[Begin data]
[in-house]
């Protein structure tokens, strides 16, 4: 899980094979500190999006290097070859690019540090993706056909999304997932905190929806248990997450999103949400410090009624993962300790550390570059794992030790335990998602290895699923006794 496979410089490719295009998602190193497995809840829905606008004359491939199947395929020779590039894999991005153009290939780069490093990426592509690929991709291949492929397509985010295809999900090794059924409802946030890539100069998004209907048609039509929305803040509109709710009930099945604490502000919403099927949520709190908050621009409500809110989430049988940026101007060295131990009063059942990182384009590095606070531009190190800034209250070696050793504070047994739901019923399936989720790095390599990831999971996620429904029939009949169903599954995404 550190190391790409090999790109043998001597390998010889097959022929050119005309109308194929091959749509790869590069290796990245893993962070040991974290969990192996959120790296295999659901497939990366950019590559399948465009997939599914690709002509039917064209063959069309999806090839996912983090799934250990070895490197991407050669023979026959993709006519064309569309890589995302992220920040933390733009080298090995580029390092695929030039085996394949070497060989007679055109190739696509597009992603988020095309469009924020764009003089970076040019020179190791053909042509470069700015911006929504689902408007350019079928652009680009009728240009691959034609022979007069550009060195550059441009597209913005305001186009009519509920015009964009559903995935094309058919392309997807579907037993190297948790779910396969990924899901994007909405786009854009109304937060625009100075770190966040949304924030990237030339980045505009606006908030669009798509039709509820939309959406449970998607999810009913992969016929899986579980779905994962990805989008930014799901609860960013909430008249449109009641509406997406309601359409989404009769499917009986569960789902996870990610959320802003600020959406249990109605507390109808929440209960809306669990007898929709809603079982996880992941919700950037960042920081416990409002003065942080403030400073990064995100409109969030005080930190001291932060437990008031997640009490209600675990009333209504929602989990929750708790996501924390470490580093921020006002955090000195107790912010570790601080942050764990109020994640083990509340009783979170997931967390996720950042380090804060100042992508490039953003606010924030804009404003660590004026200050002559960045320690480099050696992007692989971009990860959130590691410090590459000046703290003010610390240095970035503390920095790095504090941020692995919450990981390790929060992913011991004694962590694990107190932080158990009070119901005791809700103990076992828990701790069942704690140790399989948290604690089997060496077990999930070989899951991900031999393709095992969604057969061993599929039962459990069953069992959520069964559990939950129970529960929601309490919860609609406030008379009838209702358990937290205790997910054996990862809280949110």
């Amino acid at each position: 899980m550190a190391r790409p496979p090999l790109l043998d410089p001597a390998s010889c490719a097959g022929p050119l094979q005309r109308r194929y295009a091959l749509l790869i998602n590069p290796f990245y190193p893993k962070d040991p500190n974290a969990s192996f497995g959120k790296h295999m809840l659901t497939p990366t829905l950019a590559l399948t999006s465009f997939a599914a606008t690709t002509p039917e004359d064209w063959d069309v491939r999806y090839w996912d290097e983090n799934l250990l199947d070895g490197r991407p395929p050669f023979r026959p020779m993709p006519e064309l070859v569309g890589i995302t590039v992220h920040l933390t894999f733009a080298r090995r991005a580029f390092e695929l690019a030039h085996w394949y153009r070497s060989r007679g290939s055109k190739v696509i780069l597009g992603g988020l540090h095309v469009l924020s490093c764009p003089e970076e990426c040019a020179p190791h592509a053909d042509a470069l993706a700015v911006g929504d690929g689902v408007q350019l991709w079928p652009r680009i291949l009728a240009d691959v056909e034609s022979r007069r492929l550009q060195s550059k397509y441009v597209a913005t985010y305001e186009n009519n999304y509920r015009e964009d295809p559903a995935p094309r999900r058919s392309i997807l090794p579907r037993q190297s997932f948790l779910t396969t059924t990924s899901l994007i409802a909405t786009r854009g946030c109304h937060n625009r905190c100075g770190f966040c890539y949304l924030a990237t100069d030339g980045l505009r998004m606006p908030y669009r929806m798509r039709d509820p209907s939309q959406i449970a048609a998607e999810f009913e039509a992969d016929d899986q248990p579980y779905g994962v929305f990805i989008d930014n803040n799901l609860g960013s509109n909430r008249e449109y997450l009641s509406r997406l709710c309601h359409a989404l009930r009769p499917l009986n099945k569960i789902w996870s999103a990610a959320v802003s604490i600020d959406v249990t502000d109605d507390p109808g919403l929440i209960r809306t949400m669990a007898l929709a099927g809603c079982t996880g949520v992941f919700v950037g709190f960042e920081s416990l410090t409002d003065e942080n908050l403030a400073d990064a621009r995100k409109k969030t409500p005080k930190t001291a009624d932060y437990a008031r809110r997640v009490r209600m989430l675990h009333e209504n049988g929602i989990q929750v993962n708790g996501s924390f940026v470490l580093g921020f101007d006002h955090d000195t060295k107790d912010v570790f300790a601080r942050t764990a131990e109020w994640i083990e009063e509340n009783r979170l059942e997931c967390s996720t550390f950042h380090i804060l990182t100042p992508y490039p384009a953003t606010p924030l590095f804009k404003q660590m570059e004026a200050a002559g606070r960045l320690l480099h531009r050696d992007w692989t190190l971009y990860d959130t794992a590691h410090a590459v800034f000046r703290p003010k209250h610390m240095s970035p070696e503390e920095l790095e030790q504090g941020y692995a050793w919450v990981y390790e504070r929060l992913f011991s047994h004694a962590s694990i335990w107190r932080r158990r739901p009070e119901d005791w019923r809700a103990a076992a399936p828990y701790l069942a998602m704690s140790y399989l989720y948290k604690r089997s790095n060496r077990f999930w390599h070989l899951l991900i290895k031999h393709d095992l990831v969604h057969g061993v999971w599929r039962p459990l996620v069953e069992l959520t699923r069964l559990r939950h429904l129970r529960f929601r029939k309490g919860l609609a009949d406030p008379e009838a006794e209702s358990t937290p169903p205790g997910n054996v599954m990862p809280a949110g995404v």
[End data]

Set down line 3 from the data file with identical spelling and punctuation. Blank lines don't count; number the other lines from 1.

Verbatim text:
């Amino acid at each position: 899980m550190a190391r790409p496979p090999l790109l043998d410089p001597a390998s010889c490719a097959g022929p050119l094979q005309r109308r194929y295009a091959l749509l790869i998602n590069p290796f990245y190193p893993k962070d040991p500190n974290a969990s192996f497995g959120k790296h295999m809840l659901t497939p990366t829905l950019a590559l399948t999006s465009f997939a599914a606008t690709t002509p039917e004359d064209w063959d069309v491939r999806y090839w996912d290097e983090n799934l250990l199947d070895g490197r991407p395929p050669f023979r026959p020779m993709p006519e064309l070859v569309g890589i995302t590039v992220h920040l933390t894999f733009a080298r090995r991005a580029f390092e695929l690019a030039h085996w394949y153009r070497s060989r007679g290939s055109k190739v696509i780069l597009g992603g988020l540090h095309v469009l924020s490093c764009p003089e970076e990426c040019a020179p190791h592509a053909d042509a470069l993706a700015v911006g929504d690929g689902v408007q350019l991709w079928p652009r680009i291949l009728a240009d691959v056909e034609s022979r007069r492929l550009q060195s550059k397509y441009v597209a913005t985010y305001e186009n009519n999304y509920r015009e964009d295809p559903a995935p094309r999900r058919s392309i997807l090794p579907r037993q190297s997932f948790l779910t396969t059924t990924s899901l994007i409802a909405t786009r854009g946030c109304h937060n625009r905190c100075g770190f966040c890539y949304l924030a990237t100069d030339g980045l505009r998004m606006p908030y669009r929806m798509r039709d509820p209907s939309q959406i449970a048609a998607e999810f009913e039509a992969d016929d899986q248990p579980y779905g994962v929305f990805i989008d930014n803040n799901l609860g960013s509109n909430r008249e449109y997450l009641s509406r997406l709710c309601h359409a989404l009930r009769p499917l009986n099945k569960i789902w996870s999103a990610a959320v802003s604490i600020d959406v249990t502000d109605d507390p109808g919403l929440i209960r809306t949400m669990a007898l929709a099927g809603c079982t996880g949520v992941f919700v950037g709190f960042e920081s416990l410090t409002d003065e942080n908050l403030a400073d990064a621009r995100k409109k969030t409500p005080k930190t001291a009624d932060y437990a008031r809110r997640v009490r209600m989430l675990h009333e209504n049988g929602i989990q929750v993962n708790g996501s924390f940026v470490l580093g921020f101007d006002h955090d000195t060295k107790d912010v570790f300790a601080r942050t764990a131990e109020w994640i083990e009063e509340n009783r979170l059942e997931c967390s996720t550390f950042h380090i804060l990182t100042p992508y490039p384009a953003t606010p924030l590095f804009k404003q660590m570059e004026a200050a002559g606070r960045l320690l480099h531009r050696d992007w692989t190190l971009y990860d959130t794992a590691h410090a590459v800034f000046r703290p003010k209250h610390m240095s970035p070696e503390e920095l790095e030790q504090g941020y692995a050793w919450v990981y390790e504070r929060l992913f011991s047994h004694a962590s694990i335990w107190r932080r158990r739901p009070e119901d005791w019923r809700a103990a076992a399936p828990y701790l069942a998602m704690s140790y399989l989720y948290k604690r089997s790095n060496r077990f999930w390599h070989l899951l991900i290895k031999h393709d095992l990831v969604h057969g061993v999971w599929r039962p459990l996620v069953e069992l959520t699923r069964l559990r939950h429904l129970r529960f929601r029939k309490g919860l609609a009949d406030p008379e009838a006794e209702s358990t937290p169903p205790g997910n054996v599954m990862p809280a949110g995404v």